Like her daughter, she just wanted to hide, to make it go away.
So she just ran, as fast as she could, barefoot on the cold rocks, into the dark.
Her bangs were always perfect.
Radiant in her burgundy form-hugging gown, she was crowned Miss Congeniality at the 2000 Wirt County Fair. Even the steer she raised took a ribbon that year, a good year, her last at Wirt County High. Her sister and brother called her, with only a little meanness, the princess, and she reigned over a mountain landscape that reached all the way from Singing Hills to Reedy Creek. Here, she learned to drive on roads that twisted like a snake on fire, guiding her mom's Toyota 4¥4 pickup through places like Mingo Bottom, Lucille, Blue Goose and Folly Run, past plywood placards that offered molasses for eight dollars a quart and church marquees that promised everlasting life. In time, it all became so familiar that she barely saw it anymore, barely noticed the letters painted on century-old barns and roadside signs that begged passersby to remember rod with love, or chew mail pouch tobacco, or the puzzling pinch yorself-if you feel it, it ain't jesus. It is the place where she walked a swinging bridge to see her late great-grandpa, where she played popgun soldier in the deep woods with her baby sister and her older brother, who chewed the feet off her Barbie dolls. This is where she broke her arm on the playground slide, and broke David Huber's second-grade heart, where she crashed into the right field fence after fly balls, dove onto the hardwood gym floor after loose balls, then got up and adjusted her socks.
Her kin believe she is alive, in part, because she is from this place, because she has the right blood in her. They know that doctors in three countries brought her back from near-death, that soldiers rescued her as her wounds festered, that millions prayed. Still, even though she is small and a little prissy, she carries the blood of the mountains-the blood of people who fought and worked and loved here. Even if it is not a thing that anyone can prove, it makes people glad to believe it. If that is a bad thing, then what are legends for ?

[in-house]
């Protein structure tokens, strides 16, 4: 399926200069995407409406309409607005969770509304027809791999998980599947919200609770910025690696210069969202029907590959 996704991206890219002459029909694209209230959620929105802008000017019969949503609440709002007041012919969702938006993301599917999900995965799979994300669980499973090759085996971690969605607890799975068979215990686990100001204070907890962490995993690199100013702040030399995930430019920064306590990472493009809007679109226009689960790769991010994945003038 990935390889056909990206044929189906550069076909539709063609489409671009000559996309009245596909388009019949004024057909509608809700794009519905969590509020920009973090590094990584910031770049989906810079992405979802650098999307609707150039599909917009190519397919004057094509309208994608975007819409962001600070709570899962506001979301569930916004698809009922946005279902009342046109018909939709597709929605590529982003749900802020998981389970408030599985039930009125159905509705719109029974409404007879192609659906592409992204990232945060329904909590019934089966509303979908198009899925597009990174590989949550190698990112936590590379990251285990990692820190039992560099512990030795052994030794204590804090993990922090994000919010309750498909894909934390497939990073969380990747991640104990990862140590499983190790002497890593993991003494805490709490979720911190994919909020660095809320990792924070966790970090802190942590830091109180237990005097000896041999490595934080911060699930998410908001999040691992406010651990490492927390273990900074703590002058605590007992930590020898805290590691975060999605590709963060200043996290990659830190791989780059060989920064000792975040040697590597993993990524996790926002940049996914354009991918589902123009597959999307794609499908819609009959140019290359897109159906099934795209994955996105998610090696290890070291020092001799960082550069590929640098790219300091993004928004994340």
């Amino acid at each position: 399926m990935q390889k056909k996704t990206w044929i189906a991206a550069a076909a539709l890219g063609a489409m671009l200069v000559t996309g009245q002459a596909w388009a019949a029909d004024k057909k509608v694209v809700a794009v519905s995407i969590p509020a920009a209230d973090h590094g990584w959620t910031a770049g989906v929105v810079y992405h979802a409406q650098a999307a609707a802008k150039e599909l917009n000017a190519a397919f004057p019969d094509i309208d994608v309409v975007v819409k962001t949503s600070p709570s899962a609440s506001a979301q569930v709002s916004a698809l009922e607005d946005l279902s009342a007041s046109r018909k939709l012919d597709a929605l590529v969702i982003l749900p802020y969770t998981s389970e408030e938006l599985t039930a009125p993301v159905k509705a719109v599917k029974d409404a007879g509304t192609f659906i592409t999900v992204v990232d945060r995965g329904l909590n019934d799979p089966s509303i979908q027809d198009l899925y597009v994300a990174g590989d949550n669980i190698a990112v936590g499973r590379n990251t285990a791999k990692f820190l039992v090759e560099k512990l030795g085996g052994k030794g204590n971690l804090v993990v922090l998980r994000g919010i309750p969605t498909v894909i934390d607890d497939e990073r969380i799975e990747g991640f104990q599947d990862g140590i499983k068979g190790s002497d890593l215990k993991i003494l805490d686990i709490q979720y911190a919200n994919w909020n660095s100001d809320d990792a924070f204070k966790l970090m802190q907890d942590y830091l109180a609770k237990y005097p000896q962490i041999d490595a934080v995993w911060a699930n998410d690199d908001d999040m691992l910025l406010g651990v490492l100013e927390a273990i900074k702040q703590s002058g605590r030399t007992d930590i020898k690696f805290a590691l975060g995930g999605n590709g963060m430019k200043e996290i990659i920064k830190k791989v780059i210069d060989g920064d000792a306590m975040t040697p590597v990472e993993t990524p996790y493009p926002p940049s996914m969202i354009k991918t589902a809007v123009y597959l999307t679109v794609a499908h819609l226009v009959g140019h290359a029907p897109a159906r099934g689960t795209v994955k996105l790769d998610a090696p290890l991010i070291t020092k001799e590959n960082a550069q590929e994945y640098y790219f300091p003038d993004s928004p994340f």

Her family has lived here for going on two centuries now, farming the bottomland and raising cattle and horses, or working factory jobs in the small industrial cities that dot the mountains just east of the Ohio River. Like most people here, her people do not see themselves as Southern or Northern, just By God West Virginian-in a state so conflicted during the Civil War that sometimes nothing more than a wooden fence divided sympathies, and brothers really did kill brothers. It is still a land of feuds, where people wait a month, or a lifetime, to settle a grudge over a stolen can of gasoline or a wounded dog.
The passing decades stitched power lines across the ridges and laid asphalt roads through the bottomland, where the acres are dotted with white farmhouses, fat cows and round hay bales. Every hollow seems to have a little wooden house built snug against walls of rock and trees. But there are still long stretches here where the thin roads seem merely temporary, a playground for the sleek does that bound light as air from ditch to ditch and the arrogant beavers and fat groundhogs that waddle across the blacktop like they own it, then crash off into the weeds with the grace of bowling balls.
At night, the trees and the up-and-down landscape drape black curtains over the hollows and make the houses seem even more isolated than they are. After supper the men stand on the porches with cups of coffee in their hands and joke about haunts and noises in the dark, and it is easy to imagine that the creak of pine limbs in the wind is really the squeak of saddle leather from some long-dead but restless rebel patrol.
Here, they never stopped praying in schools, and eleven-year-old boys who feel the call stand up in front of congregations in the white clapboard churches and order them to drop down hard on wall-to-wall carpet and be saved. People still fast here-as sacrifice, as proof of faith-when a friend or relative is sick or in trouble, and women who go to the hospital for surgery come home to find tables crowded with covered dishes and their laundry washed, pressed and stacked. There is no such thing as babysitting, but people offer to "keep your kids." Almost every driveway has a pickup, and every toolshed has a chain saw. Without a chain saw, the ice storms-which come almost every year-would maroon the little houses. Men cut for days at a maze of slick, glittering toppled trees to clear a driveway or a mile of road. Snow they can handle, but they hate the ice.